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Emotet Info-stealer Returns, with New Tactics

The espionage malware Emotet is back, just in time to put some Grinch into the holiday proceedings.

On November 9, 2017, the Cylance Threat Guidance team received a request to analyze a malicious document intended to infect a targeted system with the Emotet infostealer, a variant of the Feodo Trojan family.

Emotet first emerged in 2014 as a trojan designed to steal banking credentials from targets in Austria and Germany. This latest offensive shows it spreading beyond financial targets and into the US and other arenas, while adding new capabilities, including a new dropper using CreateTimeQueueTimer; sandbox awareness; and anti-analysis capabilities.

In the analyzed sample, a Microsoft Word Document that contains a malicious macro program which was developed to download Emotet, which then searches the targeted system for sensitive information that will be exfiltrated to the command and control (C2) servers under the attackers’ control.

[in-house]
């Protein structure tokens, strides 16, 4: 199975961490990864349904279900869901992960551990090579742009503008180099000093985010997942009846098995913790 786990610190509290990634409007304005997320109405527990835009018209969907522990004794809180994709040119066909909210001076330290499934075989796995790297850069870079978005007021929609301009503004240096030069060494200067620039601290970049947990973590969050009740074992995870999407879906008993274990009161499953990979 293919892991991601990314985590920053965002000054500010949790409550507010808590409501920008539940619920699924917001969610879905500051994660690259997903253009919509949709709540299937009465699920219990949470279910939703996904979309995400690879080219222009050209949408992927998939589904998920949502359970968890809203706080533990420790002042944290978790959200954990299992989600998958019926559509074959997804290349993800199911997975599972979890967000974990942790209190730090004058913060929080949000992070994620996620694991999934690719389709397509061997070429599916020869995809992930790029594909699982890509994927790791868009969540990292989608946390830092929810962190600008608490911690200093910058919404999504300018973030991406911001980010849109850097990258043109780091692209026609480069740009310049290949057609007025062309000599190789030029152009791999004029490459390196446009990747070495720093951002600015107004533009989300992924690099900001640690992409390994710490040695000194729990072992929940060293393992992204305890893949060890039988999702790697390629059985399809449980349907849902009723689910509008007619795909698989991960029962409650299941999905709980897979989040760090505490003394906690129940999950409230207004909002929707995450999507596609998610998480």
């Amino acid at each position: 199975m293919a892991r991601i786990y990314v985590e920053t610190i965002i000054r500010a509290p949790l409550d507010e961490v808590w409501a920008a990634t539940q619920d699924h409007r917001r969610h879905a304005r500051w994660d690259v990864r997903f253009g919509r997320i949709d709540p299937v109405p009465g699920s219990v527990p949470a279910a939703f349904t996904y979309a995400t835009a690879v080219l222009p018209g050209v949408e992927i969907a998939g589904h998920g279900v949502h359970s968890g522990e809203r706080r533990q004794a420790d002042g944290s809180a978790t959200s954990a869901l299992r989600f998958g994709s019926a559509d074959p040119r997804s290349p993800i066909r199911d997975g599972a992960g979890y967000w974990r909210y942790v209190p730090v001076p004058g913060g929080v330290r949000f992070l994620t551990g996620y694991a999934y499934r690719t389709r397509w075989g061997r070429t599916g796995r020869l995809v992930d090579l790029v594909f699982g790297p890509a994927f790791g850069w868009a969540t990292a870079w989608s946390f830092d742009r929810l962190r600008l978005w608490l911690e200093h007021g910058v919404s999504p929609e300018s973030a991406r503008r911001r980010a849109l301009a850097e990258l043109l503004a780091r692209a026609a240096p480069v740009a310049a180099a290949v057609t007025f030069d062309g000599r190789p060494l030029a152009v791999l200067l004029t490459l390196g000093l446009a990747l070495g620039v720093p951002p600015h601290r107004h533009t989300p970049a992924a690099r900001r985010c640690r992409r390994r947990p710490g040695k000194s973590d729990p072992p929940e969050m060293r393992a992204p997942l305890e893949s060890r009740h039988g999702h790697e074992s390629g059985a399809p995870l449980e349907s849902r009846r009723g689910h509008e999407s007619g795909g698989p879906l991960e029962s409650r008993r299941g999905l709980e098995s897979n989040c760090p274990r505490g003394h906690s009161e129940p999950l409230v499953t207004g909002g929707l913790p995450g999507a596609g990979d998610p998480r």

The attacker then can sell the information harvested, or login into the account themselves to steal more information. Emotet also can spread itself to other systems by stealing an address book from one computer on the network.

“As the holiday season is upon us, extra care should be taken when interacting with emails that contain attachments purporting to be invoices or other business communications or links to similar documents, tactics attackers favor with the hope that distracted targets may let their guard down,” Cylance warned, in a threat spotlight. It added, “To avoid being the victim of the Emotet campaign, organizations should ensure that basic security best practices are being adhered to, particularly around the handling of email with attachments and/or URL links.”

Back in September, Trend Micro found another resurgence in Emotet, which it chalked up to two main drivers.

“While the motivation behind Emotet—information theft—remain the same…the authors behind this attack may be targeting new regions and industries,” it said. “While the earlier variants of Emotet primarily targeted the banking sector, our Smart Protection Network (SPN) data reveals that this time, the malware isn’t being picky about the industries it chooses to attack. The affected companies come from different industries, including manufacturing, food and beverage, and healthcare. Again, it is possible that due to the nature of its distribution, Emotet now has a wider scope.”

This latest campaign would appear to back that theory up.

The United States, United Kingdom, and Canada made up the bulk of the target regions this fall, with the US taking up 58% of all detected infections, and Great Britain and Canada at 12% and 8% respectively, Trend Micro said.

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